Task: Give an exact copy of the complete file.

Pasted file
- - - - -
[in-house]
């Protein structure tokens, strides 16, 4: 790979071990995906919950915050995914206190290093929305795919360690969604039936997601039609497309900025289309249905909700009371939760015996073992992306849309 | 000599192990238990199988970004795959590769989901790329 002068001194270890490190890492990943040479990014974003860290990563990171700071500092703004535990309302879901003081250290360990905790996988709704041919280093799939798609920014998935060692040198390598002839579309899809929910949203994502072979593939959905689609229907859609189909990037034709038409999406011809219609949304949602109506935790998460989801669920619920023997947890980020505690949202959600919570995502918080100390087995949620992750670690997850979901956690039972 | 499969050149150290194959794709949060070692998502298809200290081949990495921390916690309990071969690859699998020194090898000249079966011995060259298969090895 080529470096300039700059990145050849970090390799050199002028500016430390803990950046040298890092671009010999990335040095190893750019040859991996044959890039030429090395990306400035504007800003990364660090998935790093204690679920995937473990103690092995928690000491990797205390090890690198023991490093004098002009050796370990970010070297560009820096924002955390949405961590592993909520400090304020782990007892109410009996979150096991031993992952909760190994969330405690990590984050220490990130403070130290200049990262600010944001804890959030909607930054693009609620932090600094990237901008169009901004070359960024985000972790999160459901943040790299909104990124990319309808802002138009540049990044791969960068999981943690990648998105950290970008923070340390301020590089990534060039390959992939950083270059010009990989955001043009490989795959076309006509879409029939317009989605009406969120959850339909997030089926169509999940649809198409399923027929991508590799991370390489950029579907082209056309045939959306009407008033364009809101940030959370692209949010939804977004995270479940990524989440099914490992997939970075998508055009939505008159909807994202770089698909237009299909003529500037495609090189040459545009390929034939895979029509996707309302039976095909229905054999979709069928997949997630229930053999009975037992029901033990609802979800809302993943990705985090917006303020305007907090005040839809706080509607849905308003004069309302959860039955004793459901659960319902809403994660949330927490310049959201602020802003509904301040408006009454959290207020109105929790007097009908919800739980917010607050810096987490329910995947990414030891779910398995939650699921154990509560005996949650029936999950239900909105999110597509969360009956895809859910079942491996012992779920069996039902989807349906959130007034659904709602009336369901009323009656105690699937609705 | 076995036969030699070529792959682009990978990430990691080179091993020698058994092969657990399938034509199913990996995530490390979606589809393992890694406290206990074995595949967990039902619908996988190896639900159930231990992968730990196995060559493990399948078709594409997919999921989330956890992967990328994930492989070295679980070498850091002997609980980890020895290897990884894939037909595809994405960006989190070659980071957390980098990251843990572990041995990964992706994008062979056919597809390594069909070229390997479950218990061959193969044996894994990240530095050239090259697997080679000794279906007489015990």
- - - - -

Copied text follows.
[in-house]
């Protein structure tokens, strides 16, 4: 790979071990995906919950915050995914206190290093929305795919360690969604039936997601039609497309900025289309249905909700009371939760015996073992992306849309 | 000599192990238990199988970004795959590769989901790329 002068001194270890490190890492990943040479990014974003860290990563990171700071500092703004535990309302879901003081250290360990905790996988709704041919280093799939798609920014998935060692040198390598002839579309899809929910949203994502072979593939959905689609229907859609189909990037034709038409999406011809219609949304949602109506935790998460989801669920619920023997947890980020505690949202959600919570995502918080100390087995949620992750670690997850979901956690039972 | 499969050149150290194959794709949060070692998502298809200290081949990495921390916690309990071969690859699998020194090898000249079966011995060259298969090895 080529470096300039700059990145050849970090390799050199002028500016430390803990950046040298890092671009010999990335040095190893750019040859991996044959890039030429090395990306400035504007800003990364660090998935790093204690679920995937473990103690092995928690000491990797205390090890690198023991490093004098002009050796370990970010070297560009820096924002955390949405961590592993909520400090304020782990007892109410009996979150096991031993992952909760190994969330405690990590984050220490990130403070130290200049990262600010944001804890959030909607930054693009609620932090600094990237901008169009901004070359960024985000972790999160459901943040790299909104990124990319309808802002138009540049990044791969960068999981943690990648998105950290970008923070340390301020590089990534060039390959992939950083270059010009990989955001043009490989795959076309006509879409029939317009989605009406969120959850339909997030089926169509999940649809198409399923027929991508590799991370390489950029579907082209056309045939959306009407008033364009809101940030959370692209949010939804977004995270479940990524989440099914490992997939970075998508055009939505008159909807994202770089698909237009299909003529500037495609090189040459545009390929034939895979029509996707309302039976095909229905054999979709069928997949997630229930053999009975037992029901033990609802979800809302993943990705985090917006303020305007907090005040839809706080509607849905308003004069309302959860039955004793459901659960319902809403994660949330927490310049959201602020802003509904301040408006009454959290207020109105929790007097009908919800739980917010607050810096987490329910995947990414030891779910398995939650699921154990509560005996949650029936999950239900909105999110597509969360009956895809859910079942491996012992779920069996039902989807349906959130007034659904709602009336369901009323009656105690699937609705 | 076995036969030699070529792959682009990978990430990691080179091993020698058994092969657990399938034509199913990996995530490390979606589809393992890694406290206990074995595949967990039902619908996988190896639900159930231990992968730990196995060559493990399948078709594409997919999921989330956890992967990328994930492989070295679980070498850091002997609980980890020895290897990884894939037909595809994405960006989190070659980071957390980098990251843990572990041995990964992706994008062979056919597809390594069909070229390997479950218990061959193969044996894994990240530095050239090259697997080679000794279906007489015990």